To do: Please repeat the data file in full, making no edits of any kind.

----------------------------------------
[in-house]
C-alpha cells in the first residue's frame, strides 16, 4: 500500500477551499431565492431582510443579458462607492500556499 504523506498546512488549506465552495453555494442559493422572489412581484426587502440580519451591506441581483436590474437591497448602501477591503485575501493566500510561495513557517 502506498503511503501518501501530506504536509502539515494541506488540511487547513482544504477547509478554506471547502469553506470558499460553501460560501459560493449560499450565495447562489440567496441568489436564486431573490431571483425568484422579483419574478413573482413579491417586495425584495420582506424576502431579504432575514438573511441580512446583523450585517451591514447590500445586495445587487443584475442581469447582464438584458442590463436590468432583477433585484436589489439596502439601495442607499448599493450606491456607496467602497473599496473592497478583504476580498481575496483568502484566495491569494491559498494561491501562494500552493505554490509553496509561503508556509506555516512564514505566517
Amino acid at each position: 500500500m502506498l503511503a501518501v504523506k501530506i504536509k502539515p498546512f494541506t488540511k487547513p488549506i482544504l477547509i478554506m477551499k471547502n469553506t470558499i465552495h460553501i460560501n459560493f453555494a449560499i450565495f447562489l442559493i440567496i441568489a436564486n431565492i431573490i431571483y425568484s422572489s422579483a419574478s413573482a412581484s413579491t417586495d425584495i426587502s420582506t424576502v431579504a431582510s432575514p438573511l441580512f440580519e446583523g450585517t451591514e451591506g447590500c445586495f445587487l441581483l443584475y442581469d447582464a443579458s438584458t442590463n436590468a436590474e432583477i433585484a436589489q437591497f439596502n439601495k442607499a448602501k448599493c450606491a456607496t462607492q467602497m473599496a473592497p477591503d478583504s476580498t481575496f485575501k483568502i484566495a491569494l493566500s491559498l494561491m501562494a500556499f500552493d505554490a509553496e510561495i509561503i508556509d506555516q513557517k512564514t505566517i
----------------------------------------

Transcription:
[in-house]
C-alpha cells in the first residue's frame, strides 16, 4: 500500500477551499431565492431582510443579458462607492500556499 504523506498546512488549506465552495453555494442559493422572489412581484426587502440580519451591506441581483436590474437591497448602501477591503485575501493566500510561495513557517 502506498503511503501518501501530506504536509502539515494541506488540511487547513482544504477547509478554506471547502469553506470558499460553501460560501459560493449560499450565495447562489440567496441568489436564486431573490431571483425568484422579483419574478413573482413579491417586495425584495420582506424576502431579504432575514438573511441580512446583523450585517451591514447590500445586495445587487443584475442581469447582464438584458442590463436590468432583477433585484436589489439596502439601495442607499448599493450606491456607496467602497473599496473592497478583504476580498481575496483568502484566495491569494491559498494561491501562494500552493505554490509553496509561503508556509506555516512564514505566517
Amino acid at each position: 500500500m502506498l503511503a501518501v504523506k501530506i504536509k502539515p498546512f494541506t488540511k487547513p488549506i482544504l477547509i478554506m477551499k471547502n469553506t470558499i465552495h460553501i460560501n459560493f453555494a449560499i450565495f447562489l442559493i440567496i441568489a436564486n431565492i431573490i431571483y425568484s422572489s422579483a419574478s413573482a412581484s413579491t417586495d425584495i426587502s420582506t424576502v431579504a431582510s432575514p438573511l441580512f440580519e446583523g450585517t451591514e451591506g447590500c445586495f445587487l441581483l443584475y442581469d447582464a443579458s438584458t442590463n436590468a436590474e432583477i433585484a436589489q437591497f439596502n439601495k442607499a448602501k448599493c450606491a456607496t462607492q467602497m473599496a473592497p477591503d478583504s476580498t481575496f485575501k483568502i484566495a491569494l493566500s491559498l494561491m501562494a500556499f500552493d505554490a509553496e510561495i509561503i508556509d506555516q513557517k512564514t505566517i